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Trail or rail? NFTA, town strive for deal on using right of way; Finding compromise becomes complicated

As early as next year, Town of Tonawanda leaders envision a spectacular biking-hiking trail along its portion of an old railroad right of way running north from Kenmore Avenue.

But the Niagara Frontier Transportation Authority has its own dream for the line it has owned for almost 30 years. It foresees the day when Metro Rail trains carry thousands of daily commuters along the 4.75-mile stretch to connect with the subway at LaSalle Station and then to downtown Buffalo.

Now transit and town officials are trying to find a way to complete both visions, though they all admit that will not be easy.

"Our mission is to preserve those corridors for possible expansion," said C. Douglas Hartmayer, NFTA spokesman. "At the same time we want to work with the communities to ensure the future of possible light rail expansion and get a bike path too."

Tonawanda Supervisor Anthony F. Caruana says he also likes the idea of hopping aboard Metro Rail in his town. But he is committed to taking advantage of about $2.1 million in federal funds that he believes would substantially enhance quality of life in the town.

"We have so many bikers, walkers and roller bladers -- it would just be an ideal situation because there is so much greenery through that area," he said.

In addition, he said City of Buffalo planners are interested in adding their portion of the right of way ending at LaSalle Station, with an overall goal of joining trails now expanding throughout the region.

The supervisor explained that he would readily agree to a 25-year lease that would allow the NFTA to take back the land if it succeeded in extending the Metro Rail. But after years of avoiding any talk of light rail expansion, the authority is resurrecting the idea of adding to the 6.5-mile system.

As a result, the board of commissioners last month directed management to settle for at least a 10-year agreement -- just in case.

"We're comfortable with a 10-year irrevocable lease followed by a 10-year extension unless we need it for a rail extension," explained David J. State, NFTA general counsel.

But that could cause problems with the Federal Highway Administration, which is providing 80 percent of the funds through the state Transportation Department, with the other 20 percent contributed by Erie County. Gerard J. Sentz, the county's public works commissioner, said the main problem lies in convincing the federal money people that 10 years is long enough to recover their investment.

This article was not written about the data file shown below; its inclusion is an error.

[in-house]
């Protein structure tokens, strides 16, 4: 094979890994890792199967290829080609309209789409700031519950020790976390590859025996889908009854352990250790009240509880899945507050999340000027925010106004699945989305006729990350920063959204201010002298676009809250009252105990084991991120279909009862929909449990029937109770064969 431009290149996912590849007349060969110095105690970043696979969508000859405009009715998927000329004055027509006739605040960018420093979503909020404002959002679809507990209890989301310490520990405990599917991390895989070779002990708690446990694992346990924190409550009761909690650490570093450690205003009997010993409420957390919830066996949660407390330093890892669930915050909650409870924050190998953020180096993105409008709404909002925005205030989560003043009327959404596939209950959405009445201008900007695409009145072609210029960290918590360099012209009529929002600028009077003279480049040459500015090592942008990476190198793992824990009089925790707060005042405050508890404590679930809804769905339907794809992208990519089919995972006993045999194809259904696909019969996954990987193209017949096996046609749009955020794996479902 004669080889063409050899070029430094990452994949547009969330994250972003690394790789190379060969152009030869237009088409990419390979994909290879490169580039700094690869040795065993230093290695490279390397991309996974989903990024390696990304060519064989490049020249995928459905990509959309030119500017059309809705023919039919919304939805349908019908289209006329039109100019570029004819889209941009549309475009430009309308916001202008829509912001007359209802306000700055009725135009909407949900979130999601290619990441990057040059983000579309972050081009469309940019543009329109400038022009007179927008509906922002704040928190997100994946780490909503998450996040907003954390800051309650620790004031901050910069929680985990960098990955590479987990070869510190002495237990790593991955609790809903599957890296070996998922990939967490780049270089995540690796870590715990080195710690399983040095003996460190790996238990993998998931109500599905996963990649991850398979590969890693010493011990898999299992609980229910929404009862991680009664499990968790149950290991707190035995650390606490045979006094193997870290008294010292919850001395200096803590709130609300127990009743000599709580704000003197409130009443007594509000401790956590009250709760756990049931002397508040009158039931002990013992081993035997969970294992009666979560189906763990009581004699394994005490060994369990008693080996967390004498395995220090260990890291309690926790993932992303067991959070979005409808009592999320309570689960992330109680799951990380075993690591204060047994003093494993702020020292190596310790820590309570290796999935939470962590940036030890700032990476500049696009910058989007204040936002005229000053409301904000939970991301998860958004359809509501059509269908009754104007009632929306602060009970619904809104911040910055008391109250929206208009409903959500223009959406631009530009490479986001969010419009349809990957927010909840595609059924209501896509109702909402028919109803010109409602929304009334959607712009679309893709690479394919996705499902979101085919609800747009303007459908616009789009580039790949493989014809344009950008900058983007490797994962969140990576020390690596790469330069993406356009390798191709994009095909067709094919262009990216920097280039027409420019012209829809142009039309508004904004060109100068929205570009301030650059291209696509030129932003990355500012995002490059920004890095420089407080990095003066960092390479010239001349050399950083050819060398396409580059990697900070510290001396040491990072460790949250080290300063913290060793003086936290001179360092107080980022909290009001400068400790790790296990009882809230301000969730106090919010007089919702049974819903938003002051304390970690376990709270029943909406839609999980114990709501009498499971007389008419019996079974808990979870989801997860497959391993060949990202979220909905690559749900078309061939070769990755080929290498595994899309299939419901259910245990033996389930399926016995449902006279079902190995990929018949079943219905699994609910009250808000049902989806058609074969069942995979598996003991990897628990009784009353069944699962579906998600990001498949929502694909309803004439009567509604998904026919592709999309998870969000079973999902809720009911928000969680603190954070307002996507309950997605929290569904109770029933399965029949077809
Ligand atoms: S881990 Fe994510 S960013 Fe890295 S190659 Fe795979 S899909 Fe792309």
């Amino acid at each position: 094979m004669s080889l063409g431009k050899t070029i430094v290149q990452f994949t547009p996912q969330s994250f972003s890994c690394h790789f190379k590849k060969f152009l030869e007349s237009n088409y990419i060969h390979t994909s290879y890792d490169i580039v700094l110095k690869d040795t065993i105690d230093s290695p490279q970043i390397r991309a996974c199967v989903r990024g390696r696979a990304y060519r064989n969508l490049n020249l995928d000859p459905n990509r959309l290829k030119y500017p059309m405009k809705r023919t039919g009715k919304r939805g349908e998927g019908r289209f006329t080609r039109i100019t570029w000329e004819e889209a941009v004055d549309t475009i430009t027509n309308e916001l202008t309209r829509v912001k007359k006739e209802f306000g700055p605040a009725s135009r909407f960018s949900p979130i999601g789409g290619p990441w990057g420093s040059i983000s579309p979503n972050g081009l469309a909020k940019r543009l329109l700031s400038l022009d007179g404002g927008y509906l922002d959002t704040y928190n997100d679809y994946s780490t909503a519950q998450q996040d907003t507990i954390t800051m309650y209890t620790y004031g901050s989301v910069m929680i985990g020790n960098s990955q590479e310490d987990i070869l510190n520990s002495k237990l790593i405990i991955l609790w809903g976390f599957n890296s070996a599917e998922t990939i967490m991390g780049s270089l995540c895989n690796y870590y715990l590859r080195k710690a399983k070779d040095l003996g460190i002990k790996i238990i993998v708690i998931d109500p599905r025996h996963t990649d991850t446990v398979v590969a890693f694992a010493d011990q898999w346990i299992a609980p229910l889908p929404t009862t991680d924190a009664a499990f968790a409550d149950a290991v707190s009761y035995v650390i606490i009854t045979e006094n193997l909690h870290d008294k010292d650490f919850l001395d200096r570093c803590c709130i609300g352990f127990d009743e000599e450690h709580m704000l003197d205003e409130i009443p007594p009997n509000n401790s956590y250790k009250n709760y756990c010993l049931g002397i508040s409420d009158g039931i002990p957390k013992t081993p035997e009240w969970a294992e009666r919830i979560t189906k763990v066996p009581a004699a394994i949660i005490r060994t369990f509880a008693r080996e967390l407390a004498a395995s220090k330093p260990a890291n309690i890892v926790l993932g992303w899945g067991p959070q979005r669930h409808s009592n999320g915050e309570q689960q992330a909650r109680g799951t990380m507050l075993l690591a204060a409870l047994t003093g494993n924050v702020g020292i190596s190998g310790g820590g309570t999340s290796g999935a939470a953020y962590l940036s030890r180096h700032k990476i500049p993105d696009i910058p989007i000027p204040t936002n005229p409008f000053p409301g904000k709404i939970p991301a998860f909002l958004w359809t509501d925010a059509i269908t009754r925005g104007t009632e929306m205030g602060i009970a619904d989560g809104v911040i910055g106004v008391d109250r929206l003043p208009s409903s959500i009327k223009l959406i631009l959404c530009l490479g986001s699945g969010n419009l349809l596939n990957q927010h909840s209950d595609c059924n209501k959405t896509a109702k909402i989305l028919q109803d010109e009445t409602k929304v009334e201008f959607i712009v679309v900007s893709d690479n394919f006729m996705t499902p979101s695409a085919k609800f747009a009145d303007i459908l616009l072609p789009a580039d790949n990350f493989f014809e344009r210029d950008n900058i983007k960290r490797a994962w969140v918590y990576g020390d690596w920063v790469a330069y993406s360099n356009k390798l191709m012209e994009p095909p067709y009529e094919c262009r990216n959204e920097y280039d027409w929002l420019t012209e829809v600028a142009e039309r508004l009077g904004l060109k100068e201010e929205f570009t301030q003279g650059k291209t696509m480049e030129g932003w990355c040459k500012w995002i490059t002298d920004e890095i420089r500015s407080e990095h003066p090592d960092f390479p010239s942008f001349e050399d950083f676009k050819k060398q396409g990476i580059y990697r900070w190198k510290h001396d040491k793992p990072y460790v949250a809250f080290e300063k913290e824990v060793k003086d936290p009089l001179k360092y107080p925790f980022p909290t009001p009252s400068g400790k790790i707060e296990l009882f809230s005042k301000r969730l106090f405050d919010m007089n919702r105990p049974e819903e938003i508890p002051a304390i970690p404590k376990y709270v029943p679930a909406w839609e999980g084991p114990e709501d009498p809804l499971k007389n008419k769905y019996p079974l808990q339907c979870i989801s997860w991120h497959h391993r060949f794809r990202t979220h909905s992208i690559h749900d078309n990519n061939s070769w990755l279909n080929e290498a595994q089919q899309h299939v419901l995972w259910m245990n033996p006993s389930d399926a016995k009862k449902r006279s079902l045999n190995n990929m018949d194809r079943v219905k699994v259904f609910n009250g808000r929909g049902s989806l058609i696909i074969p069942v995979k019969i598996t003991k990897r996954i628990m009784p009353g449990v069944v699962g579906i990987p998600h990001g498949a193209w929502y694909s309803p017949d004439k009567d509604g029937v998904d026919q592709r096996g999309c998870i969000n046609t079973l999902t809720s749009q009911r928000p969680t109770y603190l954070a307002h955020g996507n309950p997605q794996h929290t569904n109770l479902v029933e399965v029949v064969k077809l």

"They don't want to put money in a trail and in 10 years have it wrapped up," he said, adding that everyone involved is trying to reach some type of compromise.

"We think it's a very important project," he added. "If everything came together, we could start construction next year.

One possibility under study involves building the path to one side of the right of way -- old tracks were removed about five years ago -- allowing for pedestrian and cyclists as well as light rail vehicles. But that plan would require widening bridges and strengthening embankments, ballooning the price to about three times the original estimate.

Sentz said he will work through the state to determine what federal officials consider acceptable.

"The feds want to make sure their investment is protected," he explained. "But what will they accept? Twenty years? Thirty years?"

While the fate of the proposed bike path remains unclear, not everybody is thrilled about either plan. And if nothing happens, that's just fine with Anthony Catanzaro -- who, as he has done for years -- was walking his dogs Wednesday afternoon along the abandoned right of way. He said he likes the area just the way it is.

"The only reason I even came here was because of this path, and a lot of other people are on the same page," he said. "If they do either, I would move out of the Town of Tonawanda and reside somewhere else. I don't understand why that would ever be done."